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FJ Camping

Once a year the Baston and Co. FJ Cruiser (and I) get to go camping ūüėä. With Isaac and Alice holding fort, I slipped out the door late on a Saturday afternoon.

A group of four mates, three cars, one week and 4,200 plus kilometres from Perth to the East Pilbara, and back.

We certainly ticked some boxes over the week.

In the early evening on that first day we pulled up at the Payne’s Find Roadhouse and Tavern. We stood by the 44 gallon drum fire in the cold night air and listened¬†to stories from grizzled¬†travellers, with just bedrolls and Harley Davidsons.

Early the next morning after a full roadhouse breakfast we were on the road to Kalgan Pool just out of Newman, a lazy 805km away.

It was worth it. 

We turned off the Marble Bar Road and after a bottom clenching drive in, first through dust hanging over the road cut with late afternoon sunlight, making visibility effectively nil, and then through very long stretches of the flowing Kalgan Creek. The prize at the end was the spectacular Kalgan Pool, under a huge iron-red bluff. We set up camp at the top of the Bluff. No wind and a full moon. 

After packing up we were off via Nullagine and the ominously named Skull Springs Road.

On the edge of the Great Sandy Desert Running Waters was a swampy oasis, a thermal pool in the desert, reminiscent¬†of Yoda’s Dagobah.¬†Truly a place where the Force was strong! We swam laps in the warm water, climbed trees and generally acted 30 years younger than our age.¬†As we went to bed, bellies full of Mauritian Curry and a nip of rum, our swags next to the long lagoon¬†of Running Waters, I should have read the play.¬†Still, warm night air.¬†A plague of spiders running to higher ground…

The rain started at 1.59am.

As is obligatory every year that we embark on this adventure, a major rain event does its best to wet our swags and close all the roads. Why mix things up this year!

I’m big on positives. Which can annoy the shit out of fellow campers. 

Rain means no dust.

We packed up wet swags and headed off on the Upper Carawine Gorge Road. Another water crossing. Gob smacking scenery.
This country isn’t sharp and angular like the young mountains of the Americas or Nepal.¬†It is ground down over eons.¬†Old and magnificent.¬†With big skies and unforgiving weather.

We made it to Marble Bar around 11am.¬†The rain had the locals at the IronClad¬†Hotel.¬†You can’t work in the rain – right? A rum before lunchtime and we were off again.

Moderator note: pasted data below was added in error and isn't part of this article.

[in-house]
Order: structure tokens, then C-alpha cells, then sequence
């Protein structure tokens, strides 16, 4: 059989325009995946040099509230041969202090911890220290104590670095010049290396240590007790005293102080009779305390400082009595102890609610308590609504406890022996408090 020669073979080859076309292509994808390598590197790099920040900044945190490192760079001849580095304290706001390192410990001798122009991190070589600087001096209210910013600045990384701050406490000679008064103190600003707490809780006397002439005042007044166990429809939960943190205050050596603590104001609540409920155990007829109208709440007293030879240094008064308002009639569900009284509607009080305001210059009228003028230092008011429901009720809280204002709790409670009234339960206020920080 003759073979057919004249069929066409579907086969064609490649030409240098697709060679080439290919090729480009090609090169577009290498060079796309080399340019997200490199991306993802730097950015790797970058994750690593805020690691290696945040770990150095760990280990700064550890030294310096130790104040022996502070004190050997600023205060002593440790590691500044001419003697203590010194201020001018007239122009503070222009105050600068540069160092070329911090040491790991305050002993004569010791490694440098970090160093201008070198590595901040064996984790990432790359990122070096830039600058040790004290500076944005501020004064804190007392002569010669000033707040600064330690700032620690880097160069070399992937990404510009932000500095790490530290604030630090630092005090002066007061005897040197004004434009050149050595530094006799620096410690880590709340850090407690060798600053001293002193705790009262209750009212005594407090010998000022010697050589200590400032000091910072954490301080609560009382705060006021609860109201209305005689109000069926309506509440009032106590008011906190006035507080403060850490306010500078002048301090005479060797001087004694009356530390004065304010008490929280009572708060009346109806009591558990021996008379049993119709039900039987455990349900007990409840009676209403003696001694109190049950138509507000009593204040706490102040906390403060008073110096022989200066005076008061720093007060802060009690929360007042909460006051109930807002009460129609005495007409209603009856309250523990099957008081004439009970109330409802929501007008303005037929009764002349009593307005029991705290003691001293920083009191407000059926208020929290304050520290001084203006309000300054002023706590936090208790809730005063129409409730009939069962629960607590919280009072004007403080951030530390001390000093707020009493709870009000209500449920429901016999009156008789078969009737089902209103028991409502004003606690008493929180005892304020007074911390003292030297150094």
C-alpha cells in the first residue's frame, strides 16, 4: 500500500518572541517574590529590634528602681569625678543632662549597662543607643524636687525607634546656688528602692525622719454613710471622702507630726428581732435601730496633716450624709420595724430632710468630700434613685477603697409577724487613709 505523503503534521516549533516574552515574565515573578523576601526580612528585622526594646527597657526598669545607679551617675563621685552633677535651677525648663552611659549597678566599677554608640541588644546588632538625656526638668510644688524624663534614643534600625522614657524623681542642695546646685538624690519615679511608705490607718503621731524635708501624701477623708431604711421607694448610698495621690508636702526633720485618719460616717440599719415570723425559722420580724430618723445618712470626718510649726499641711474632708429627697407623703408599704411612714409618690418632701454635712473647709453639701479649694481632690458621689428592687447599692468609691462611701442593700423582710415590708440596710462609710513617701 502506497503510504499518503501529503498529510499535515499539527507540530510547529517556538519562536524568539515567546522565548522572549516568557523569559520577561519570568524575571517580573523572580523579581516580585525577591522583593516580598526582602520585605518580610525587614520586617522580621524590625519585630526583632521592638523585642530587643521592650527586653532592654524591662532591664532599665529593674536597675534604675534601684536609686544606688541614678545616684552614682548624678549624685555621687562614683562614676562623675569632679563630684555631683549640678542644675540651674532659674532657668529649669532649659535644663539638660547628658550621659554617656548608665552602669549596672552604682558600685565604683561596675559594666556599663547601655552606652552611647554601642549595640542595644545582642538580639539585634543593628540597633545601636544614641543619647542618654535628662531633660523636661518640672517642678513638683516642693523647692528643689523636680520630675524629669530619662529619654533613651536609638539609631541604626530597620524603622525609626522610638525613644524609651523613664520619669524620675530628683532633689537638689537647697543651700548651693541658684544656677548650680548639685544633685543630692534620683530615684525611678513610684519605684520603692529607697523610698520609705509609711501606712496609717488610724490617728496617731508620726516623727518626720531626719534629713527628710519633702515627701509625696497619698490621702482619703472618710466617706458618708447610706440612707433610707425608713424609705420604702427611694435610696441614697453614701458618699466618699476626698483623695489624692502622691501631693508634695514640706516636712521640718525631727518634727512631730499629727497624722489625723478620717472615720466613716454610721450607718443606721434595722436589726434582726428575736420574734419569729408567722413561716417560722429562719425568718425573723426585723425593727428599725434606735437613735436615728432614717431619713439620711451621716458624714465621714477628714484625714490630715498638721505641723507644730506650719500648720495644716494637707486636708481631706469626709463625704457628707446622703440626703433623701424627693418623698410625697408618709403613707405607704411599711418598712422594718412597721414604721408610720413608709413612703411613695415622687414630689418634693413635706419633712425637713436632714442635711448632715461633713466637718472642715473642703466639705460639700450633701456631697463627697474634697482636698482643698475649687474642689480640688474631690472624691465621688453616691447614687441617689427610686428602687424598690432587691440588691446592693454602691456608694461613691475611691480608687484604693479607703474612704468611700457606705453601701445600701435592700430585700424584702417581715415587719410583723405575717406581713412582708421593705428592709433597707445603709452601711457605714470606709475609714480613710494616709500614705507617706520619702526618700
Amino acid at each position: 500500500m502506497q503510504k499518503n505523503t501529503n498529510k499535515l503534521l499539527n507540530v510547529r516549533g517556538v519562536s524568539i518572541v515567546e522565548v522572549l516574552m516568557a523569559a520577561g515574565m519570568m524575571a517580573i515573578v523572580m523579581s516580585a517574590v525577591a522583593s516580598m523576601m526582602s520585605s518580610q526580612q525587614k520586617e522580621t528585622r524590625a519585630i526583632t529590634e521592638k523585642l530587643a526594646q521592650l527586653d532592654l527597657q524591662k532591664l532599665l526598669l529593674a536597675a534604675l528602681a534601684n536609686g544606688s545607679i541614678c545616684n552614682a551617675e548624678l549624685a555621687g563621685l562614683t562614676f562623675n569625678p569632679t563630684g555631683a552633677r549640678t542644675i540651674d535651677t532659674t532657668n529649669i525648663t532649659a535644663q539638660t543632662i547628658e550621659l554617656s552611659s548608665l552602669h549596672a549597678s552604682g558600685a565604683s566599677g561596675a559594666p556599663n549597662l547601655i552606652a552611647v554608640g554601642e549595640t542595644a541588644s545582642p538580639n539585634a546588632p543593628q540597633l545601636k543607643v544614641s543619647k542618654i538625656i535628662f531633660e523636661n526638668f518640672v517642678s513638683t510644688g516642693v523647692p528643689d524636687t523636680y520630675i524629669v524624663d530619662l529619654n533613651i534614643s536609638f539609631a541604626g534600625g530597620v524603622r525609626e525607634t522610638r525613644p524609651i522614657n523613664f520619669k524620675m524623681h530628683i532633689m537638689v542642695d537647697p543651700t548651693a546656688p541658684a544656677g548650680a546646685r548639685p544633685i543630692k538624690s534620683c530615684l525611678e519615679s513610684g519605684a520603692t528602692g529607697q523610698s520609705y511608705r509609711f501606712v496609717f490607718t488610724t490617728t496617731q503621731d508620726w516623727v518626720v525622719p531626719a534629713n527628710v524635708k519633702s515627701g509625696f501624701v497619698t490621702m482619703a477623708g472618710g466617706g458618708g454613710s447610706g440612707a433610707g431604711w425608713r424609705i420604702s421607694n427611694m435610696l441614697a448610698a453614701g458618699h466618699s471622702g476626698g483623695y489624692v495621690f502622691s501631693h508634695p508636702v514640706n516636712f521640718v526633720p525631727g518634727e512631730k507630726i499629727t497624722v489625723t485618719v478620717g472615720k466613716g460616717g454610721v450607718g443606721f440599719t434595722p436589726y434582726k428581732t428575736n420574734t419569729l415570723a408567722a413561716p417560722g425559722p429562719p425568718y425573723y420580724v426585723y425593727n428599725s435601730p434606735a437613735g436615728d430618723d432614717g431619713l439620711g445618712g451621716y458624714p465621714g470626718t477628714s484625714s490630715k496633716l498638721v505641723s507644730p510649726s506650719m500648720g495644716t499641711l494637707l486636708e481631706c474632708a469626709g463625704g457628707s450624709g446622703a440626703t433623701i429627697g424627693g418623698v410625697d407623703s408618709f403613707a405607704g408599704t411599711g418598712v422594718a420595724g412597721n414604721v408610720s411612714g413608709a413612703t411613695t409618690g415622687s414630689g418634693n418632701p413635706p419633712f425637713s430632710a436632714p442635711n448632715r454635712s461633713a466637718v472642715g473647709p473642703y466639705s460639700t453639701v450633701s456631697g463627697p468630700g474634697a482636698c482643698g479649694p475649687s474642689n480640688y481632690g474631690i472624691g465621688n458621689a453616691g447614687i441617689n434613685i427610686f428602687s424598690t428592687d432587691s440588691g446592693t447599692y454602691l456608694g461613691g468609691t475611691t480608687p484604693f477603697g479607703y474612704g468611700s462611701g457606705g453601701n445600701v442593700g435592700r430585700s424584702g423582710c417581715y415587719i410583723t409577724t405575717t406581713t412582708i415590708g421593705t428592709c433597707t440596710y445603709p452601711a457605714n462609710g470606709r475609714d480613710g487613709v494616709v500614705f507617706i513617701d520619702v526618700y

We decided to try and dry our swags so we booked rooms at Auski Roadhouse. A humming hive of miners, road crews and rain dodging tourists. Dinner was surprisingly excellent, an all you could eat buffet.

The rain opened another door. Wittenoom Gorge and its townsite, scrubbed from the map. Aware of the risk and with only two residents left in this once thriving asbestos mining community, we drove into town, down the abandoned main street and beyond. It was possibly one of the most visually stunning short drives I’ve done in Western Australia. For miners and aboriginal people this town and the asbestos tailings down the road are a scar on the landscape. A reminder of continuing human suffering.

Next stop Hammersley Gorge. Spectacular with the rain wet rock.

Tom Price was 61km away. The ‘Road Closed’ sign made proceeding impossible. We drove the 250km detour.

An early before 5am wake up in Tom Price had us back in the car driving through heavy low fog to Mt Bruce – WA’s second highest peak. A bit over two hours later, drenched in sweat, we were back at the cars. The sunrise was epic and nobody had a heart attack.

The rain really stymied our plans. A trip down the Ashburton Downs Road to Mt Augustus and home via the Murchison Station country was vetoed. More road closed signs.

So it was a relief to pull into Bullara Station nearly 600km later. At the bottom of the Exmouth Gulf, these guys have got the tourism experience absolutely nailed. Fresh scones and cream being an absolute highlight!

814km later we were pulling into a friend of one of the boy’s, beach house in Dongara. Luxury. We celebrated with beer and garlic crayfish on the BBQ.

One more day driving, a short early morning dart back to the big smoke.

We had covered some kilometres, told some yarns, behaved in ways our wives would have found unacceptable, and importantly soaked in so much of this great state.

Reinvigorated and rejuvenated now it’s time to sell some houses!

– Derek Baston

Vic Park Life

White picket fences and backyards with mulberry trees. Apartments and town houses and villas and everything in-between. It’s got a bit of everything.

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